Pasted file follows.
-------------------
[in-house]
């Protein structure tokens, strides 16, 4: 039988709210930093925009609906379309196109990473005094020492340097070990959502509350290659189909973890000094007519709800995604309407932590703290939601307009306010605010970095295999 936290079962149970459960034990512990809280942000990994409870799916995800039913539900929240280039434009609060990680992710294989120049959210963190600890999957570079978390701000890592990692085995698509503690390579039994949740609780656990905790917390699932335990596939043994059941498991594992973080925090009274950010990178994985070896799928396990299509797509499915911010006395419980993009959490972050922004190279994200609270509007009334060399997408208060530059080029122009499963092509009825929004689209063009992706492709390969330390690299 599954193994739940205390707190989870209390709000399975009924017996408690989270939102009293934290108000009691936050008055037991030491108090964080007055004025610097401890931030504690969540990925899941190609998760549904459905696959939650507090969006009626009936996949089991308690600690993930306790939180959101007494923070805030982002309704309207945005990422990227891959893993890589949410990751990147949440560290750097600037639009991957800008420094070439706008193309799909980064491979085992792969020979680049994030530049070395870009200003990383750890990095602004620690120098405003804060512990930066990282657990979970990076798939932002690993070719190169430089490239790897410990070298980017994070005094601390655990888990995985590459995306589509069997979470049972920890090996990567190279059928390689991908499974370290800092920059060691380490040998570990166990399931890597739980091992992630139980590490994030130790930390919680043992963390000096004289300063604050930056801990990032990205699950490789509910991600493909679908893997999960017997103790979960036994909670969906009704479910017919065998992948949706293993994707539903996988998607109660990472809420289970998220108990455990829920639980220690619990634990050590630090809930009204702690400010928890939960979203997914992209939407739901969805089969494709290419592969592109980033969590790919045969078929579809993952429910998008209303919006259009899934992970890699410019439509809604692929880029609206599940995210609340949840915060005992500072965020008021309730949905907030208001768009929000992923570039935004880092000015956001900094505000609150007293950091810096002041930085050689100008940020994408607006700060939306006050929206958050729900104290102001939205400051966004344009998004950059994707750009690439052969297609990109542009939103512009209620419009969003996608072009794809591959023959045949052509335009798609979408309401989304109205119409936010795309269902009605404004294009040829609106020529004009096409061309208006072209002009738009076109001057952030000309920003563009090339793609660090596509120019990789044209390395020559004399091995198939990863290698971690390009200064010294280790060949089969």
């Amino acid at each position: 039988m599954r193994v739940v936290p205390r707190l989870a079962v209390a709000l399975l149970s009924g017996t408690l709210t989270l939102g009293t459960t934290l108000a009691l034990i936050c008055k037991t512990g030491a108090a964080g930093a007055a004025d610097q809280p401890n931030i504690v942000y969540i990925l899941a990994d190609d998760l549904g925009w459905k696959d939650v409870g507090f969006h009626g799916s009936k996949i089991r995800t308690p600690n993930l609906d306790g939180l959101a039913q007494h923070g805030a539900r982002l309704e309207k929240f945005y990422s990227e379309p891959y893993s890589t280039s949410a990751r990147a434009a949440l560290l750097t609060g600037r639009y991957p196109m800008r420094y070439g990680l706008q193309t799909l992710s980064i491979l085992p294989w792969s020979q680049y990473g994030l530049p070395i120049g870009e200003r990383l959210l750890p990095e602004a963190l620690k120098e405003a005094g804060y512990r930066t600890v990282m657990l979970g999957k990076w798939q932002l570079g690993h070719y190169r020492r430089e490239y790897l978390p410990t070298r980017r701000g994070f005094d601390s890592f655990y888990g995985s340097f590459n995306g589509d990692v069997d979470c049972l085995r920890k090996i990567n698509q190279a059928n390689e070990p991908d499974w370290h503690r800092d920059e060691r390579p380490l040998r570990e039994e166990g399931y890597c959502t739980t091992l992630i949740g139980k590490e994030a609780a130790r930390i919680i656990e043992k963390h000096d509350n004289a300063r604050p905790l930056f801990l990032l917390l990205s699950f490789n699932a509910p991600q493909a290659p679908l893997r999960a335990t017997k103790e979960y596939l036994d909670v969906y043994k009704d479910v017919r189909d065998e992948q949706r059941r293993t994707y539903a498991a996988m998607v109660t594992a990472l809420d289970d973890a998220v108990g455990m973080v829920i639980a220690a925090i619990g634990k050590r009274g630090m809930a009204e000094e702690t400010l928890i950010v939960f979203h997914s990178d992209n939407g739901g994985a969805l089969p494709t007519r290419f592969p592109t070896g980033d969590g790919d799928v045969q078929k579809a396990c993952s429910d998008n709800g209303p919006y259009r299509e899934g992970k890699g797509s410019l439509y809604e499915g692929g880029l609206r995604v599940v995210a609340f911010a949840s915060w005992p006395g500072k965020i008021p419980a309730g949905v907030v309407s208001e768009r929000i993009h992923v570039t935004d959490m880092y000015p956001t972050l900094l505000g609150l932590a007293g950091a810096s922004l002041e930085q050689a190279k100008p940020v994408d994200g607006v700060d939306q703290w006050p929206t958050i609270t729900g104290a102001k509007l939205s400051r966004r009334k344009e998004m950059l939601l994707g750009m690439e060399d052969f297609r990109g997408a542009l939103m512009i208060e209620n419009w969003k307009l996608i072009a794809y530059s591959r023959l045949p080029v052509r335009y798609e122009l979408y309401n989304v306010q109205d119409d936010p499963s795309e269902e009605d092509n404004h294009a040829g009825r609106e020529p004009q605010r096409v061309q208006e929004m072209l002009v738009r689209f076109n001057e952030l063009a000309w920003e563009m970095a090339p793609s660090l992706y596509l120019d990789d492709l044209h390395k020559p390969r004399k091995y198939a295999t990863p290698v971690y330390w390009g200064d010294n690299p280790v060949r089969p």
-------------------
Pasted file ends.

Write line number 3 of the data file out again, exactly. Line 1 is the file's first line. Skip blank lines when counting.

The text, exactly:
């Amino acid at each position: 039988m599954r193994v739940v936290p205390r707190l989870a079962v209390a709000l399975l149970s009924g017996t408690l709210t989270l939102g009293t459960t934290l108000a009691l034990i936050c008055k037991t512990g030491a108090a964080g930093a007055a004025d610097q809280p401890n931030i504690v942000y969540i990925l899941a990994d190609d998760l549904g925009w459905k696959d939650v409870g507090f969006h009626g799916s009936k996949i089991r995800t308690p600690n993930l609906d306790g939180l959101a039913q007494h923070g805030a539900r982002l309704e309207k929240f945005y990422s990227e379309p891959y893993s890589t280039s949410a990751r990147a434009a949440l560290l750097t609060g600037r639009y991957p196109m800008r420094y070439g990680l706008q193309t799909l992710s980064i491979l085992p294989w792969s020979q680049y990473g994030l530049p070395i120049g870009e200003r990383l959210l750890p990095e602004a963190l620690k120098e405003a005094g804060y512990r930066t600890v990282m657990l979970g999957k990076w798939q932002l570079g690993h070719y190169r020492r430089e490239y790897l978390p410990t070298r980017r701000g994070f005094d601390s890592f655990y888990g995985s340097f590459n995306g589509d990692v069997d979470c049972l085995r920890k090996i990567n698509q190279a059928n390689e070990p991908d499974w370290h503690r800092d920059e060691r390579p380490l040998r570990e039994e166990g399931y890597c959502t739980t091992l992630i949740g139980k590490e994030a609780a130790r930390i919680i656990e043992k963390h000096d509350n004289a300063r604050p905790l930056f801990l990032l917390l990205s699950f490789n699932a509910p991600q493909a290659p679908l893997r999960a335990t017997k103790e979960y596939l036994d909670v969906y043994k009704d479910v017919r189909d065998e992948q949706r059941r293993t994707y539903a498991a996988m998607v109660t594992a990472l809420d289970d973890a998220v108990g455990m973080v829920i639980a220690a925090i619990g634990k050590r009274g630090m809930a009204e000094e702690t400010l928890i950010v939960f979203h997914s990178d992209n939407g739901g994985a969805l089969p494709t007519r290419f592969p592109t070896g980033d969590g790919d799928v045969q078929k579809a396990c993952s429910d998008n709800g209303p919006y259009r299509e899934g992970k890699g797509s410019l439509y809604e499915g692929g880029l609206r995604v599940v995210a609340f911010a949840s915060w005992p006395g500072k965020i008021p419980a309730g949905v907030v309407s208001e768009r929000i993009h992923v570039t935004d959490m880092y000015p956001t972050l900094l505000g609150l932590a007293g950091a810096s922004l002041e930085q050689a190279k100008p940020v994408d994200g607006v700060d939306q703290w006050p929206t958050i609270t729900g104290a102001k509007l939205s400051r966004r009334k344009e998004m950059l939601l994707g750009m690439e060399d052969f297609r990109g997408a542009l939103m512009i208060e209620n419009w969003k307009l996608i072009a794809y530059s591959r023959l045949p080029v052509r335009y798609e122009l979408y309401n989304v306010q109205d119409d936010p499963s795309e269902e009605d092509n404004h294009a040829g009825r609106e020529p004009q605010r096409v061309q208006e929004m072209l002009v738009r689209f076109n001057e952030l063009a000309w920003e563009m970095a090339p793609s660090l992706y596509l120019d990789d492709l044209h390395k020559p390969r004399k091995y198939a295999t990863p290698v971690y330390w390009g200064d010294n690299p280790v060949r089969p």